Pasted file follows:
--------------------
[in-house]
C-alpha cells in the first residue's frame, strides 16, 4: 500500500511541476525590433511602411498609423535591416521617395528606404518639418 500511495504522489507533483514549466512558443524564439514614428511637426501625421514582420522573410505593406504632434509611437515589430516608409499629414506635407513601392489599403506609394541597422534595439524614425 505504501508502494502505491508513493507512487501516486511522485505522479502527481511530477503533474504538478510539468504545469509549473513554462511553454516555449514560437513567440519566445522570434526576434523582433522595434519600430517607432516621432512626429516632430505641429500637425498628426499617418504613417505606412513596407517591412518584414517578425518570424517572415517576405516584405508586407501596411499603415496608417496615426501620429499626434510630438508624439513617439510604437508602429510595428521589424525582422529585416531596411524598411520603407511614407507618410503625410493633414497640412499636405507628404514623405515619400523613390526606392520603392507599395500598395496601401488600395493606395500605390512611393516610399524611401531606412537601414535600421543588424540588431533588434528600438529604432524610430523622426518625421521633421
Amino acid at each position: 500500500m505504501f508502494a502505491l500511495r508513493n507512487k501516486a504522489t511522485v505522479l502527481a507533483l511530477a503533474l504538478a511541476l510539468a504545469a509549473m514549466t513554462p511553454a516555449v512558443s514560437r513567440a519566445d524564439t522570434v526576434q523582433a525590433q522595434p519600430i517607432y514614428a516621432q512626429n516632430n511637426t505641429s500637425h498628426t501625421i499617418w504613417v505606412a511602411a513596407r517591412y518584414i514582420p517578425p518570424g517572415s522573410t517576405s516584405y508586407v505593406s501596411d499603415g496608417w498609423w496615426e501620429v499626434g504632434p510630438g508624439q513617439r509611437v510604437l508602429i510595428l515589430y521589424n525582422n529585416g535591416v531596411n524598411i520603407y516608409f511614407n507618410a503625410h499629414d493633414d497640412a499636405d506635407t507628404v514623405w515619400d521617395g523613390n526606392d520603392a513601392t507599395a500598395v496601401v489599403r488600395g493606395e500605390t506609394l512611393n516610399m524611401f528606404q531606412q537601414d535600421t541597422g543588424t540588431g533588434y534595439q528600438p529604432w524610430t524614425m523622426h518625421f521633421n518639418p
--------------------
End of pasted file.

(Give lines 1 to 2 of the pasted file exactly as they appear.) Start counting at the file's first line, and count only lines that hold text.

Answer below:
[in-house]
C-alpha cells in the first residue's frame, strides 16, 4: 500500500511541476525590433511602411498609423535591416521617395528606404518639418 500511495504522489507533483514549466512558443524564439514614428511637426501625421514582420522573410505593406504632434509611437515589430516608409499629414506635407513601392489599403506609394541597422534595439524614425 505504501508502494502505491508513493507512487501516486511522485505522479502527481511530477503533474504538478510539468504545469509549473513554462511553454516555449514560437513567440519566445522570434526576434523582433522595434519600430517607432516621432512626429516632430505641429500637425498628426499617418504613417505606412513596407517591412518584414517578425518570424517572415517576405516584405508586407501596411499603415496608417496615426501620429499626434510630438508624439513617439510604437508602429510595428521589424525582422529585416531596411524598411520603407511614407507618410503625410493633414497640412499636405507628404514623405515619400523613390526606392520603392507599395500598395496601401488600395493606395500605390512611393516610399524611401531606412537601414535600421543588424540588431533588434528600438529604432524610430523622426518625421521633421